However, deferment means two different things based on if your Federal loans are subsidized or unsubsidized student .
Subsidized vs unsubsidized
You are not required to make payments while you are in school. However, you are still charged interest on your loans.
For subsidized loans, the government forgives or “pays” the interest while you are a full time student. Therefore, your loan balance won’t increase.
This is not the case for unsubsidized loans. Therefore, while in school your loan balance increases and the interest charged is based on how much you borrow.
Should I Make Payments While In School?
When borrows hear their loan balance is going to go up, often times they want to start making payments.
However, you may not want to do that if you plan on doing an Income Driven Repayment plan after you graduate do to the way those plans work. Specifically, on those plans you are going for forgiveness. Therefore, making payments in school makes no since.
This topic is one of the biggest reasons why we recommend building a student financial plan. Doing so allows you to determine which repayment strategy you may follow so you can make the right decisions while you are in school.
How Do Private Student Loans Work While I’m In School?
It will depend on where you get the loan and the type of private loan that you get.
Therefore, be sure to know the terms of your private loan before signing off on it.
Also, if you don’t have to make payments while you are in school, then all private lenders will charge interest on your loans and 100% of it will be added to your loan balance.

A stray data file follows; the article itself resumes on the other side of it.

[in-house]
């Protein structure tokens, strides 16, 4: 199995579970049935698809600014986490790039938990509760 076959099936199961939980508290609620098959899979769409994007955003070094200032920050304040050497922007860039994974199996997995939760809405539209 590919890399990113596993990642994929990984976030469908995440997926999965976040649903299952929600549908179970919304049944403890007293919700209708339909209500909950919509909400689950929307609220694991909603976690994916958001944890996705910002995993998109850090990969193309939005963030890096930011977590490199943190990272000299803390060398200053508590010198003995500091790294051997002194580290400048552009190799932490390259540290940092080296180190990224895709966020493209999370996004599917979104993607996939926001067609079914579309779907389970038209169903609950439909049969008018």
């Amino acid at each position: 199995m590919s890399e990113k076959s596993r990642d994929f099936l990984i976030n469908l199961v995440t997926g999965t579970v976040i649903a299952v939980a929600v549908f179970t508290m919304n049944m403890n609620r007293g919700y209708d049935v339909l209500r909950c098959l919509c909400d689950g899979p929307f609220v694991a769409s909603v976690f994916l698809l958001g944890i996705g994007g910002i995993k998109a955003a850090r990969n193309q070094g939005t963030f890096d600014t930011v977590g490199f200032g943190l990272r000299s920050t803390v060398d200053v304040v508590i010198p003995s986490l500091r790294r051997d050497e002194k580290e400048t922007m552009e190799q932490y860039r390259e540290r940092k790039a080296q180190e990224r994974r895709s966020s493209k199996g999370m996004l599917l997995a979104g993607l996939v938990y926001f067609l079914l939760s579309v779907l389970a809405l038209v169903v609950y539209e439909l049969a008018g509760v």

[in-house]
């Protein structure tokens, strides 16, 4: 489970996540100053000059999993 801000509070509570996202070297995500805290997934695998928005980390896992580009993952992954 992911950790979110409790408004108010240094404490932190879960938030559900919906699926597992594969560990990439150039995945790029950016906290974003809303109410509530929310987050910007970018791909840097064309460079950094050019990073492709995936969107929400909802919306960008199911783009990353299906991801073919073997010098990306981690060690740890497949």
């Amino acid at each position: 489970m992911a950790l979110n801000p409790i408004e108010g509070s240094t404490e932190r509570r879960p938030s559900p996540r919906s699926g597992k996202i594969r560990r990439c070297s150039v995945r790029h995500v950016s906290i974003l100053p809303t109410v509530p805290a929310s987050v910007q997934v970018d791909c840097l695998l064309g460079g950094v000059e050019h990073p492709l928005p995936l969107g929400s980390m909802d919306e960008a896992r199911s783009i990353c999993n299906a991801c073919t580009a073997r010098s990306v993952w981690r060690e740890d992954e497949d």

What GPA Does FAFSA Require?
One big item to note. If your GPA falls below 2.0, you no longer qualify for FAFSA. Therefore, you’d have to get private student loans.
How Student Loans Work After You Graduate?
Once you graduate, you will have a six month grace period before you have to make a payment on your Federal student loans.
You only get one six month grace period. Therefore, if you graduated from undergrad school and took a year off then went to grad school you will not get an additional six month grace period on your undergrad loans.
For private loans, you may or may not receive a grace period. Again, each company is different so be sure to read the docs before signing.
How Federal Student Loan Repayment Works
Once your grace period is up on your Federal loans, you’ll need to pick a repayment plan.
There are nine different repayment options you can pick between.
To make it easy, at FitBUX we break these nine different plans into 2 different strategies. The payoff strategy or loan forgiveness strategy.
The payoff strategies are essentially how you’d typically think about paying off a loan. The goal is to pay them off ASAP.
However, there are loopholes you can take advantage of and you’ll also want to look into student loan refinancing.
The loan forgiveness strategies, also called income driven repayment, are the exact opposite of how the payoff strategies work.
You’re essentially trying to pay as little as you can and aggressively save money.
There are a lot more variables with loan forgiveness strategies such as your income, marriage status, loan amount, and future income.
Not only do you have all these variables but you also have to worry about a big tax bomb at the end of these loan forgiveness plans.
This is going to be crucial because sometimes that tax is a large number.
For some reason, how student loans work is an extremely confusing topic. To be clear, the Federal government has made it extremely confusing when it doesn’t need to be.
This article was created to guide you through the major topics you need to know in regards to how student loans work.
However, we know it can be confusing. In addition, after you read something you may still have a hard time figuring out how to apply it to yourself.
Therefore, FitBUX is here to help navigate these uncharted waters with you.
We have developed a financial planning technology and service designed specifically for student and new grads, aged 20 – 40. We can help you plan while you are in school and for those that already graduated we can help you as well.
Become a member by signing up at Fitbux.com. We’re looking forward to helping you.
By David Hughes and Joseph Reinke, CFA